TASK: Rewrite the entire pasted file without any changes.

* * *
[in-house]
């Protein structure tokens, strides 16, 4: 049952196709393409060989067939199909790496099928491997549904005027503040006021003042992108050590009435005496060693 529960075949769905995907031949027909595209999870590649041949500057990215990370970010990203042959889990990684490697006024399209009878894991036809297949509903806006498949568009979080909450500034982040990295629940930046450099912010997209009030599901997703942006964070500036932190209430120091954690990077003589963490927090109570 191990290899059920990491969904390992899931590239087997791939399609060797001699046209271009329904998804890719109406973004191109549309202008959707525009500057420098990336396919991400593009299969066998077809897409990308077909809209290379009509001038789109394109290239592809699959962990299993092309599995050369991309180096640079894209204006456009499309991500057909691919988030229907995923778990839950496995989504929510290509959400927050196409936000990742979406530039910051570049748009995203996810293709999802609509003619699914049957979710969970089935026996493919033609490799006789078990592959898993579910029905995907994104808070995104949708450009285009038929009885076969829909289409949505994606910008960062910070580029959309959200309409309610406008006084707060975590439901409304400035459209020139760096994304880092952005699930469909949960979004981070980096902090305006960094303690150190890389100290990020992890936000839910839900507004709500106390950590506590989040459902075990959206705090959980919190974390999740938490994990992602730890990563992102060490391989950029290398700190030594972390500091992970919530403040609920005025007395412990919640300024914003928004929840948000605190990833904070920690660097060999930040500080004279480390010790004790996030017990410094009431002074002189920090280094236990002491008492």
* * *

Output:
[in-house]
């Protein structure tokens, strides 16, 4: 049952196709393409060989067939199909790496099928491997549904005027503040006021003042992108050590009435005496060693 529960075949769905995907031949027909595209999870590649041949500057990215990370970010990203042959889990990684490697006024399209009878894991036809297949509903806006498949568009979080909450500034982040990295629940930046450099912010997209009030599901997703942006964070500036932190209430120091954690990077003589963490927090109570 191990290899059920990491969904390992899931590239087997791939399609060797001699046209271009329904998804890719109406973004191109549309202008959707525009500057420098990336396919991400593009299969066998077809897409990308077909809209290379009509001038789109394109290239592809699959962990299993092309599995050369991309180096640079894209204006456009499309991500057909691919988030229907995923778990839950496995989504929510290509959400927050196409936000990742979406530039910051570049748009995203996810293709999802609509003619699914049957979710969970089935026996493919033609490799006789078990592959898993579910029905995907994104808070995104949708450009285009038929009885076969829909289409949505994606910008960062910070580029959309959200309409309610406008006084707060975590439901409304400035459209020139760096994304880092952005699930469909949960979004981070980096902090305006960094303690150190890389100290990020992890936000839910839900507004709500106390950590506590989040459902075990959206705090959980919190974390999740938490994990992602730890990563992102060490391989950029290398700190030594972390500091992970919530403040609920005025007395412990919640300024914003928004929840948000605190990833904070920690660097060999930040500080004279480390010790004790996030017990410094009431002074002189920090280094236990002491008492």